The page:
NGO to UN: Break ties with anti-Semitic cartoonist

Jordanian artist claims his images of Palestinians crucified on a Star of David are challenging Israel’s actions.

Bnai Brith in Washington 390 (photo credit: REUTERS/Str Old)
Bnai Brith in Washington 390
(photo credit: REUTERS/Str Old)
Highlighting this week’s visit to the region by UN Secretary-General Ban Ki-moon, B’nai B’rith International’s Director of UN Affairs, David J. Michaels, called on the global institution Wednesday to immediately distance itself from a prominent Arab cartoonist it considers to be “virulently anti-Semitic.”
B’nai B’rith issued a statement last week condemning the work of Emad Hajjaj, a Ramallah-born, Jordanian- based cartoonist, who contributes regularly to numerous high-profile Arab and international newspapers.
The organization also highlighted that through his work, Hajjaj is tied to a wide range of international organizations, including multiple UN agencies and some major corporations.
“There is no question that his work crosses the line into expressions of anti-Zionism and anti- Semitism,” commented Michaels, pointing to images created by Hajjaj that caricature Jews as murderers and monsters, portraying hanukkiot as weapons and showing the crucifixion of Palestinians on a cross marked by a Star of David.
“We know that the United Nations Secretary-General is in Israel and we know he met with the leadership in Jordan, we feel that right now is a key opportunity – especially only a week after International Holocaust Remembrance Day was marked by the world – for the UN to reject this kind of incitement,” he said.
Michaels pointed out that Hajjaj’s company, Abu Mahjoob Creative Productions, includes on its roster of clients the United Nations Development Fund for Women (now UN Women), the United Nations Development Program, and the United Nations Children’s Fund, UNICEF.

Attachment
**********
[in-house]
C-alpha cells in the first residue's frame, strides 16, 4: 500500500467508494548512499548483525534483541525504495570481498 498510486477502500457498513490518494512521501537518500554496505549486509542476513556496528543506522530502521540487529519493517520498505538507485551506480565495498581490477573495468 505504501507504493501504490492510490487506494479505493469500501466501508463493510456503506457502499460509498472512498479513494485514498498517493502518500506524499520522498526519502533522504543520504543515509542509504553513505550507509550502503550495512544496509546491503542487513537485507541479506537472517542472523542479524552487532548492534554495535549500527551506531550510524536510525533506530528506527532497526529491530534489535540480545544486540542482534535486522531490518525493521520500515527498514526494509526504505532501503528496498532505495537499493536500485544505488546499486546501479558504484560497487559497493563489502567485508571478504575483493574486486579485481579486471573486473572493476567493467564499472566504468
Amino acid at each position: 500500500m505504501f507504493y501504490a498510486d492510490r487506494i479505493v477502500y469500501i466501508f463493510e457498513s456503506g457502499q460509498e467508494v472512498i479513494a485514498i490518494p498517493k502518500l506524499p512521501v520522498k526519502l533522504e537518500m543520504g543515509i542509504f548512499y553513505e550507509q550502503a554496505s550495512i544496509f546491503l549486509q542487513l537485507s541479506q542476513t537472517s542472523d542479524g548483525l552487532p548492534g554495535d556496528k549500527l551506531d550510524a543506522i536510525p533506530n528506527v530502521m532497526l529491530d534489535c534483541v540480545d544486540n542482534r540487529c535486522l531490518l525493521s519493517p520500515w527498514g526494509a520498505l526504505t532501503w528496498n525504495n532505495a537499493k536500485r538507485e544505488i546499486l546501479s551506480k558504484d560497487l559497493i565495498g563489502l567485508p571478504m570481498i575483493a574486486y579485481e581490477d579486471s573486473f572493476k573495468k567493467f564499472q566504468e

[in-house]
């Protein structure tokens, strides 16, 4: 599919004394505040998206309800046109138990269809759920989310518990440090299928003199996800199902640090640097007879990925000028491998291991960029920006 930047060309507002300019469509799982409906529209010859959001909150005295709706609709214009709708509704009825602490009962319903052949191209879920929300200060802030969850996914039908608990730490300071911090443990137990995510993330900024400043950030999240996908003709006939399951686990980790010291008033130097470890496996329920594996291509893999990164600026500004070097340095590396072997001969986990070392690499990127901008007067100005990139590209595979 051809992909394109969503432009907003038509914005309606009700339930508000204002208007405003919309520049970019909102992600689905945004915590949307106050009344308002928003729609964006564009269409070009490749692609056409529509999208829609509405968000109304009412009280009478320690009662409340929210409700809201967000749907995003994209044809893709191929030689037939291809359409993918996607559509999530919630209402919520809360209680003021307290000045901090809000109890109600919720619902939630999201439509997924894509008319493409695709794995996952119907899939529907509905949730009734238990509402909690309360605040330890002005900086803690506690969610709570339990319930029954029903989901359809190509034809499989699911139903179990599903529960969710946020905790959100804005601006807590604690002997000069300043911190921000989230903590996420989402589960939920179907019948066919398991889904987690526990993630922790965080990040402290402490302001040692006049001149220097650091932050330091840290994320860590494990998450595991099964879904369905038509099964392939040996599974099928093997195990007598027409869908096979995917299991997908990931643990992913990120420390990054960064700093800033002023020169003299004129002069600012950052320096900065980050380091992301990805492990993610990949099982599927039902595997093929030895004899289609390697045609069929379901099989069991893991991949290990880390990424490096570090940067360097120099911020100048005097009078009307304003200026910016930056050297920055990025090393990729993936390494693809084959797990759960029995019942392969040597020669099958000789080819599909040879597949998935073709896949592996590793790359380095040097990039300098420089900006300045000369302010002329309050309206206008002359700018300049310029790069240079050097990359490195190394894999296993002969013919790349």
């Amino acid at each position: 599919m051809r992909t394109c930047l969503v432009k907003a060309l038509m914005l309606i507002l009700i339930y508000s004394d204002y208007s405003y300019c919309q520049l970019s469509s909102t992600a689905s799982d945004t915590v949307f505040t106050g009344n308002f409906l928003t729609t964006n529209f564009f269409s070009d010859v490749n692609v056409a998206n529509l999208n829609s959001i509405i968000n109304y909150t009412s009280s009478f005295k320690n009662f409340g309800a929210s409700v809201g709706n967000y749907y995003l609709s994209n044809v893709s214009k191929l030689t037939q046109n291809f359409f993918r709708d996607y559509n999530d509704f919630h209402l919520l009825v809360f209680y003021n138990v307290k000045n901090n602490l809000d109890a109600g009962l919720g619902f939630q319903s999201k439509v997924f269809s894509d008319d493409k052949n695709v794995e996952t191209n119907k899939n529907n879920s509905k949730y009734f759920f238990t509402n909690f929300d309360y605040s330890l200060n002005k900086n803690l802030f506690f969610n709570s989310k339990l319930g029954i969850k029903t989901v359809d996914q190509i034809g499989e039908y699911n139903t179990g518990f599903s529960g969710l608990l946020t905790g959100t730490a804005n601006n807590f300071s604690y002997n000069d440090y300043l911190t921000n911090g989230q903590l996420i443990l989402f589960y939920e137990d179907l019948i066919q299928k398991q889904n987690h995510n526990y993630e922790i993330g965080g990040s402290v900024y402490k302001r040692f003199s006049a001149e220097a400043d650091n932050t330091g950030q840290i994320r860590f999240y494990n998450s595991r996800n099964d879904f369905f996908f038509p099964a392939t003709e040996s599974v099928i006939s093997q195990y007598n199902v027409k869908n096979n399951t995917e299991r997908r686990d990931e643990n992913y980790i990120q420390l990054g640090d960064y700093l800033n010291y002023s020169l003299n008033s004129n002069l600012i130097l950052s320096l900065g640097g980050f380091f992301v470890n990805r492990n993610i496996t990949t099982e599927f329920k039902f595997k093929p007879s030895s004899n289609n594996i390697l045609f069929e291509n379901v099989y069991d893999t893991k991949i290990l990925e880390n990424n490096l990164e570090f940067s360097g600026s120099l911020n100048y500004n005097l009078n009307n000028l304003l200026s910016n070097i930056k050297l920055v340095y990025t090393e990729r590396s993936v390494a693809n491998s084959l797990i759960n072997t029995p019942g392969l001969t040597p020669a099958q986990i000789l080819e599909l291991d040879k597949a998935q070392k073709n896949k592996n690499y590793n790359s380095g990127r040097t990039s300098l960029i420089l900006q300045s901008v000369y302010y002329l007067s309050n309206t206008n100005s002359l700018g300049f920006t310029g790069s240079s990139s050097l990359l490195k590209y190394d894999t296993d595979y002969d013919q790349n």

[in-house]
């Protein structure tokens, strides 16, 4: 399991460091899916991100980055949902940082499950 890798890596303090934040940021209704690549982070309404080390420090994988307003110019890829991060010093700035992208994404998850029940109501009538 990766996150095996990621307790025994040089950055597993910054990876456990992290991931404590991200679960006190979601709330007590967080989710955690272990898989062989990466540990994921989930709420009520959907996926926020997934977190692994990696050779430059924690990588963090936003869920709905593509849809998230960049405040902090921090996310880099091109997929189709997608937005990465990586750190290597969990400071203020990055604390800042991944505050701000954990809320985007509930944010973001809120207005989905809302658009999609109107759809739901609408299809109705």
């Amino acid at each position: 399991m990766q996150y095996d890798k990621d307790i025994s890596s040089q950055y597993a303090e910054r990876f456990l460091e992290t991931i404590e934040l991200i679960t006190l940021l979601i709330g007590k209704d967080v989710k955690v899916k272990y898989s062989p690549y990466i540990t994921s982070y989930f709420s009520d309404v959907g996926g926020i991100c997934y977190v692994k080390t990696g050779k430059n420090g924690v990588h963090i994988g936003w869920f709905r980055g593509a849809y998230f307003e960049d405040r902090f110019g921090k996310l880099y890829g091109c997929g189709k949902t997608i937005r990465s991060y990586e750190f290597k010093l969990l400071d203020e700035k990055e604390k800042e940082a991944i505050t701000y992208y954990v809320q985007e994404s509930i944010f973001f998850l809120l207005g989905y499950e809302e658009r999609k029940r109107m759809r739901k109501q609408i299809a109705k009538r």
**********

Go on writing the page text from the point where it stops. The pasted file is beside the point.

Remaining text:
Hajjaj also works with several Jordanian government bodies, the British Council and the companies Visa, Orange, Ferring Pharmaceuticals and German industrial giant Siemens. IREX, a Washington-based nonprofit whose stated objectives include conflict-resolution, has also had dealings with Hajjaj’s firm.
According to Michaels, B’nai B’rith has contacted these institutions alerting them to Hajjaj’s “longtime engagement in incitement and the most dangerous anti- Semitic libels and stereotypes” and urged them to discontinue their work with him. Some of the organizations said they would now look into the matter.
Responding to B’nai B’rith’s claims against him, Hajjaj told The Jerusalem Post that: “It is my right as a human being and as an artist to criticize the State of Israel for its actions against the Palestinian people through cartoons.”
He said that he often uses the Star of David as a symbol to criticize Israel, “because this what appears on the flag” of the Jewish state.
“This is not a criticism of Judaism, but of the State of Israel,” maintained Hajjaj, adding “I want to make it clear that I should not be considered racist or anti-Semitic for many reasons.
“I am one of the few Arab cartoonists that is sensitive to this issue and I am very careful with my work,” he continued, stressing, “I find it very disturbing that they [B’nai B’rith] did not talk to me directly but went behind my back to the companies that work with me.”
Hajjaj added that one of the goals of his drawings is to “appeal to Jewish people all over the world and show them that there is a different side of the story to what is happening in the Middle East and in the Arab-Israeli conflict.”
Michaels refuted this, however, saying, “we are disappointed, but not surprised by his response.”
“This is a real problem and we feel it is important that those in Arab society, including Jordan and the Palestinian Territories, become aware of this,” he said, adding that Hajjaj’s claim that he is merely using Jewish symbols as a way to express his views about Israel, is unacceptable.
“I am confident in saying that it would be completely unacceptable to critique the actions of a Muslim state and Muslim leaders by using the symbols that are sacred to Islam,” he pointed out. “This problem is ubiquitous in the Arab world and needs to be addressed by Arab opinion-shapers and the international community. The argument that it only violates Israeli state symbols and not Jewish symbols is an absurd one.”